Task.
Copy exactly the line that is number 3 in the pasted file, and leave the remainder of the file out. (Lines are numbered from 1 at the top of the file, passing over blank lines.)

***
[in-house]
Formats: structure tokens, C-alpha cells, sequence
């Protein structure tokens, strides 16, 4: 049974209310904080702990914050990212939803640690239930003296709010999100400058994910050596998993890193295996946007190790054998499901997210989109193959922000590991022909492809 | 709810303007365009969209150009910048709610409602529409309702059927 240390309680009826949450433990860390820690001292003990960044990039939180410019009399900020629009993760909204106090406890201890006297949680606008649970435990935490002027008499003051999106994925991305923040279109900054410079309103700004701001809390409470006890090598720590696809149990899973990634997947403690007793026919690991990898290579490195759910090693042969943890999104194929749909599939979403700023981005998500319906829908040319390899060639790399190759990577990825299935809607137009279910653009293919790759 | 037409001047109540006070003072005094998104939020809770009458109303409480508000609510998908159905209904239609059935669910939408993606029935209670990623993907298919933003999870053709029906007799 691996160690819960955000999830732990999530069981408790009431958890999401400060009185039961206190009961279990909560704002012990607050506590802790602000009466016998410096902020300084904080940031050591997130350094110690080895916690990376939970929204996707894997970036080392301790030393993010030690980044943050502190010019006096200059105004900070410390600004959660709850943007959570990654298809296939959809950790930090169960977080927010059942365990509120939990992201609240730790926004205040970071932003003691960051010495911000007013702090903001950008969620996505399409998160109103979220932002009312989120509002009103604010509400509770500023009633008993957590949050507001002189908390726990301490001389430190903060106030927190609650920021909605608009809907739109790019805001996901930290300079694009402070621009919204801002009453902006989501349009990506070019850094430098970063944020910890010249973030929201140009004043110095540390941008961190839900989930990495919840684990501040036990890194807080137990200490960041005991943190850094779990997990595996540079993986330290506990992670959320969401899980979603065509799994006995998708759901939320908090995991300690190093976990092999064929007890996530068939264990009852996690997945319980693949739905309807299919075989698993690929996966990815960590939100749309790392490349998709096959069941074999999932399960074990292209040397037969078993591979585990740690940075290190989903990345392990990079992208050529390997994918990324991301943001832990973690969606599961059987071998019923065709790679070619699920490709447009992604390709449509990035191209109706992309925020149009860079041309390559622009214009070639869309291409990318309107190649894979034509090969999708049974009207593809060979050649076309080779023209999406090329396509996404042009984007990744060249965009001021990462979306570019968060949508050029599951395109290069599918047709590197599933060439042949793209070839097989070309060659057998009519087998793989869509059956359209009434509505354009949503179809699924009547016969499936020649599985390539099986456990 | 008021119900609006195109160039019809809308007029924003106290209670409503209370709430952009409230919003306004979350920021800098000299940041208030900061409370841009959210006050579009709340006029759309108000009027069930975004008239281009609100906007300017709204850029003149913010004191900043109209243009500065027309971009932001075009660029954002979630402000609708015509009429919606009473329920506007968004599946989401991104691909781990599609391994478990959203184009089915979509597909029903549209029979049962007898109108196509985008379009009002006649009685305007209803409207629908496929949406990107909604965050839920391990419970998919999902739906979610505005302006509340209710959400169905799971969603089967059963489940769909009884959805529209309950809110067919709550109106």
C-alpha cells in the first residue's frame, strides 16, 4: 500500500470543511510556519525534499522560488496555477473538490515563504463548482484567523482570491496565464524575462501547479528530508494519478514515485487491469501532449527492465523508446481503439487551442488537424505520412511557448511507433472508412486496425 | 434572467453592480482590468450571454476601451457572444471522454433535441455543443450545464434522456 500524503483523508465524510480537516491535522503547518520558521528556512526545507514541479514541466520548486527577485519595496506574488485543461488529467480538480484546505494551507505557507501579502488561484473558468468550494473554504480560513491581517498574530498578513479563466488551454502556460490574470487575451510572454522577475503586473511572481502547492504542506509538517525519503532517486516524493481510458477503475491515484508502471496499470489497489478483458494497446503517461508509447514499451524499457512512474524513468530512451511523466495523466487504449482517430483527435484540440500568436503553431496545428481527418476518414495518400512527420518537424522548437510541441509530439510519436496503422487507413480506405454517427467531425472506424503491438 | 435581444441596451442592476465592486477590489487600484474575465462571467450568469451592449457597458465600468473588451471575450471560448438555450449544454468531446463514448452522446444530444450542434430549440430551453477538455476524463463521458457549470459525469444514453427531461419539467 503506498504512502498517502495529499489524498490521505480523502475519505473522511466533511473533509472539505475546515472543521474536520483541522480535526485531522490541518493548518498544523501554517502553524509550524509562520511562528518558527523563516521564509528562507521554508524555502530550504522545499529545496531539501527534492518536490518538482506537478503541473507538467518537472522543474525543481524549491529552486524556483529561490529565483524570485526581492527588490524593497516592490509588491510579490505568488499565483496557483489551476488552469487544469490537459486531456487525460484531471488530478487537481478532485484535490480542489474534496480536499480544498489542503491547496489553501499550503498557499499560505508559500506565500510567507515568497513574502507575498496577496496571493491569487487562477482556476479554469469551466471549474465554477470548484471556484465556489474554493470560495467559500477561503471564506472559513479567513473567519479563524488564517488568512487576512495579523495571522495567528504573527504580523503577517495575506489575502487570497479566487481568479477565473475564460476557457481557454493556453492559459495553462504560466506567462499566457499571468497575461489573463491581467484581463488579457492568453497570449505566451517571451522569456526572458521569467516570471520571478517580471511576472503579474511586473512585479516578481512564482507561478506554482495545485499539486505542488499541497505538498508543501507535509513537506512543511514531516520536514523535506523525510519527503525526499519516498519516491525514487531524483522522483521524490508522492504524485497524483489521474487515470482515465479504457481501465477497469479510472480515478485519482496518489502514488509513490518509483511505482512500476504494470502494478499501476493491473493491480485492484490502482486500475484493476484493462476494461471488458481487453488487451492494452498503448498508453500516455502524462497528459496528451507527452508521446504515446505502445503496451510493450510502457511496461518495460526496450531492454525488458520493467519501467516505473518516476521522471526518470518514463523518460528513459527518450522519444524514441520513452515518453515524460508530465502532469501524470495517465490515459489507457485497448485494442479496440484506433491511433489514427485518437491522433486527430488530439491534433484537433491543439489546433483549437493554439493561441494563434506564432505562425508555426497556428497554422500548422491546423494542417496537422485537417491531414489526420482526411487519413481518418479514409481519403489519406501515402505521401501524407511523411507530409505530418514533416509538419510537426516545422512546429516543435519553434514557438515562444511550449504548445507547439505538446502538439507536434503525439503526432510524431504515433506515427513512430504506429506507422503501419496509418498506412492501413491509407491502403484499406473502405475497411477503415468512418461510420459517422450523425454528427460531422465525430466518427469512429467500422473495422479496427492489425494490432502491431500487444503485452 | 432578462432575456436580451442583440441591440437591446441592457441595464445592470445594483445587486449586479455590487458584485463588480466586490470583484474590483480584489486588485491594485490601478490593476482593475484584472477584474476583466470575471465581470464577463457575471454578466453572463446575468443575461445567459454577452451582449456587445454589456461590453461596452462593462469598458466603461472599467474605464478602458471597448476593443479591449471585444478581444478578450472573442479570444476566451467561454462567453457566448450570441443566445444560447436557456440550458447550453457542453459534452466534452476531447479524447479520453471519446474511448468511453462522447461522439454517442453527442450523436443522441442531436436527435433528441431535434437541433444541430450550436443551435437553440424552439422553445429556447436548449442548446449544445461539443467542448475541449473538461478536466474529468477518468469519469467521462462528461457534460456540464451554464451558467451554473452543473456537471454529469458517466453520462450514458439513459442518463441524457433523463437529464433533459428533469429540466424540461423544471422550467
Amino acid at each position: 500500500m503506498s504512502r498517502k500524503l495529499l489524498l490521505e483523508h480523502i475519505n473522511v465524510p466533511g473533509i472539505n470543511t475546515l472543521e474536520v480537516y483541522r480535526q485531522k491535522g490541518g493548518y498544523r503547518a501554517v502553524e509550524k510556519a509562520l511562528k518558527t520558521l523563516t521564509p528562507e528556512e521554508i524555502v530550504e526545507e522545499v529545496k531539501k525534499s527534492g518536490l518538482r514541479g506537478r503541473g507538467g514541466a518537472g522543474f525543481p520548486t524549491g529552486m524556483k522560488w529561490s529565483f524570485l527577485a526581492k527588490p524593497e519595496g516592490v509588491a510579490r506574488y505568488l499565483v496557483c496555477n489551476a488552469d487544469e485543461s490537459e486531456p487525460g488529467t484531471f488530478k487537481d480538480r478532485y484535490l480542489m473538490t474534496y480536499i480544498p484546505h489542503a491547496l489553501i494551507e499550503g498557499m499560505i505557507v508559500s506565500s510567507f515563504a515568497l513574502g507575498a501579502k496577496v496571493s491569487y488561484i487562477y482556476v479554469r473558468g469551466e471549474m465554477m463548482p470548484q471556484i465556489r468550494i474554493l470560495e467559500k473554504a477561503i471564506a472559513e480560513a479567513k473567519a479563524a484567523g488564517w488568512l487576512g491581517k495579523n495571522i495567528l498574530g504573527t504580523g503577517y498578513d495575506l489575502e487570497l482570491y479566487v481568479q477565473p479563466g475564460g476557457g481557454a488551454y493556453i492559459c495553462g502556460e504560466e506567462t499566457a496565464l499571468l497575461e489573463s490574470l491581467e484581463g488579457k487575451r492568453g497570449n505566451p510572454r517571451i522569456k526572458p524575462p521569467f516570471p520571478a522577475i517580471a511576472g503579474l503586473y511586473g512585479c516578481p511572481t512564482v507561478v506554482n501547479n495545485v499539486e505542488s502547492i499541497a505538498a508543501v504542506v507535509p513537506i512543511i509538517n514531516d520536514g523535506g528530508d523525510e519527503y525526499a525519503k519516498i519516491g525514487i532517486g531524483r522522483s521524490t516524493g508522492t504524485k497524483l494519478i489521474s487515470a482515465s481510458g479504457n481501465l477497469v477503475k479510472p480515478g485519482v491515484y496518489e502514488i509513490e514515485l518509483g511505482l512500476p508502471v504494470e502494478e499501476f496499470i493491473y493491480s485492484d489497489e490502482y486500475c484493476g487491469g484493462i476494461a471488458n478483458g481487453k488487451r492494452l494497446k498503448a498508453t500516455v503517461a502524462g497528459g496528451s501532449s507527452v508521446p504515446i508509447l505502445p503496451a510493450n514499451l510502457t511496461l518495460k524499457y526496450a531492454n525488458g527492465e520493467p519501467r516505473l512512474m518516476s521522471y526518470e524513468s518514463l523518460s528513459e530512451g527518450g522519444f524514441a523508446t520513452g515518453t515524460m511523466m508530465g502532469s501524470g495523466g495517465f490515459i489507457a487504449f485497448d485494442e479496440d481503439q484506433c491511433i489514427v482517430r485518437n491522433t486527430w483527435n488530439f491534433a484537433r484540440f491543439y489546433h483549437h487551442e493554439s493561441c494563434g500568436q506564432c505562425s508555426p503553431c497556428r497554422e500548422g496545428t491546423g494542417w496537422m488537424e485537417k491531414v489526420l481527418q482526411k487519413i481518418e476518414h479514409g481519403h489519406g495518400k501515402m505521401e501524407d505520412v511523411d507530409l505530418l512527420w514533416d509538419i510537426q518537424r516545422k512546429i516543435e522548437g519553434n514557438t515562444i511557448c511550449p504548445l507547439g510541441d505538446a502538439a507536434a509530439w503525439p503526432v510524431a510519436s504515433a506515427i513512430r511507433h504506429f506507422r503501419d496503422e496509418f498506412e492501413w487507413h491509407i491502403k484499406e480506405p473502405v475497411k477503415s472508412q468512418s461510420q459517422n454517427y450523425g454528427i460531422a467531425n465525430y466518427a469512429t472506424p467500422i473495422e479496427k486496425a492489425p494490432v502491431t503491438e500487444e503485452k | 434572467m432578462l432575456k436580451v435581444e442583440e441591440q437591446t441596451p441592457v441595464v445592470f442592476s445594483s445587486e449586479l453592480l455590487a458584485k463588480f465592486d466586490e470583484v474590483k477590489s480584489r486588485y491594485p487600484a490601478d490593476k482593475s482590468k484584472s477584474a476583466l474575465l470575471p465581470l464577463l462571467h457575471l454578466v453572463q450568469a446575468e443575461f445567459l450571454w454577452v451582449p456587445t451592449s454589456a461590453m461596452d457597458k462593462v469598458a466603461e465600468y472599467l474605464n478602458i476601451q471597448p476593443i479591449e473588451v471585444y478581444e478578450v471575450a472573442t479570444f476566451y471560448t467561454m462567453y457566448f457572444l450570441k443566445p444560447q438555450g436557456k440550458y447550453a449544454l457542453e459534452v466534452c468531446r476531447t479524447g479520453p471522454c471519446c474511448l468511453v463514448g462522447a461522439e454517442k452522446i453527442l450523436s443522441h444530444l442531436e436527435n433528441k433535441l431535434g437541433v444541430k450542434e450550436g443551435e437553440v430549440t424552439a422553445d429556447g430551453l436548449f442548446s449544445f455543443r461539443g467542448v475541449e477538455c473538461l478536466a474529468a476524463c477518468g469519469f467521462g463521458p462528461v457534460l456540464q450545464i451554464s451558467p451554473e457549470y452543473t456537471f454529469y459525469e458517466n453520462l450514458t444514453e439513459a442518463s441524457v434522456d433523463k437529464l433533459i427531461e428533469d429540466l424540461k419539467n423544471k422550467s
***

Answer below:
């Protein structure tokens, strides 16, 4: 049974209310904080702990914050990212939803640690239930003296709010999100400058994910050596998993890193295996946007190790054998499901997210989109193959922000590991022909492809 | 709810303007365009969209150009910048709610409602529409309702059927 240390309680009826949450433990860390820690001292003990960044990039939180410019009399900020629009993760909204106090406890201890006297949680606008649970435990935490002027008499003051999106994925991305923040279109900054410079309103700004701001809390409470006890090598720590696809149990899973990634997947403690007793026919690991990898290579490195759910090693042969943890999104194929749909599939979403700023981005998500319906829908040319390899060639790399190759990577990825299935809607137009279910653009293919790759 | 037409001047109540006070003072005094998104939020809770009458109303409480508000609510998908159905209904239609059935669910939408993606029935209670990623993907298919933003999870053709029906007799 691996160690819960955000999830732990999530069981408790009431958890999401400060009185039961206190009961279990909560704002012990607050506590802790602000009466016998410096902020300084904080940031050591997130350094110690080895916690990376939970929204996707894997970036080392301790030393993010030690980044943050502190010019006096200059105004900070410390600004959660709850943007959570990654298809296939959809950790930090169960977080927010059942365990509120939990992201609240730790926004205040970071932003003691960051010495911000007013702090903001950008969620996505399409998160109103979220932002009312989120509002009103604010509400509770500023009633008993957590949050507001002189908390726990301490001389430190903060106030927190609650920021909605608009809907739109790019805001996901930290300079694009402070621009919204801002009453902006989501349009990506070019850094430098970063944020910890010249973030929201140009004043110095540390941008961190839900989930990495919840684990501040036990890194807080137990200490960041005991943190850094779990997990595996540079993986330290506990992670959320969401899980979603065509799994006995998708759901939320908090995991300690190093976990092999064929007890996530068939264990009852996690997945319980693949739905309807299919075989698993690929996966990815960590939100749309790392490349998709096959069941074999999932399960074990292209040397037969078993591979585990740690940075290190989903990345392990990079992208050529390997994918990324991301943001832990973690969606599961059987071998019923065709790679070619699920490709447009992604390709449509990035191209109706992309925020149009860079041309390559622009214009070639869309291409990318309107190649894979034509090969999708049974009207593809060979050649076309080779023209999406090329396509996404042009984007990744060249965009001021990462979306570019968060949508050029599951395109290069599918047709590197599933060439042949793209070839097989070309060659057998009519087998793989869509059956359209009434509505354009949503179809699924009547016969499936020649599985390539099986456990 | 008021119900609006195109160039019809809308007029924003106290209670409503209370709430952009409230919003306004979350920021800098000299940041208030900061409370841009959210006050579009709340006029759309108000009027069930975004008239281009609100906007300017709204850029003149913010004191900043109209243009500065027309971009932001075009660029954002979630402000609708015509009429919606009473329920506007968004599946989401991104691909781990599609391994478990959203184009089915979509597909029903549209029979049962007898109108196509985008379009009002006649009685305007209803409207629908496929949406990107909604965050839920391990419970998919999902739906979610505005302006509340209710959400169905799971969603089967059963489940769909009884959805529209309950809110067919709550109106």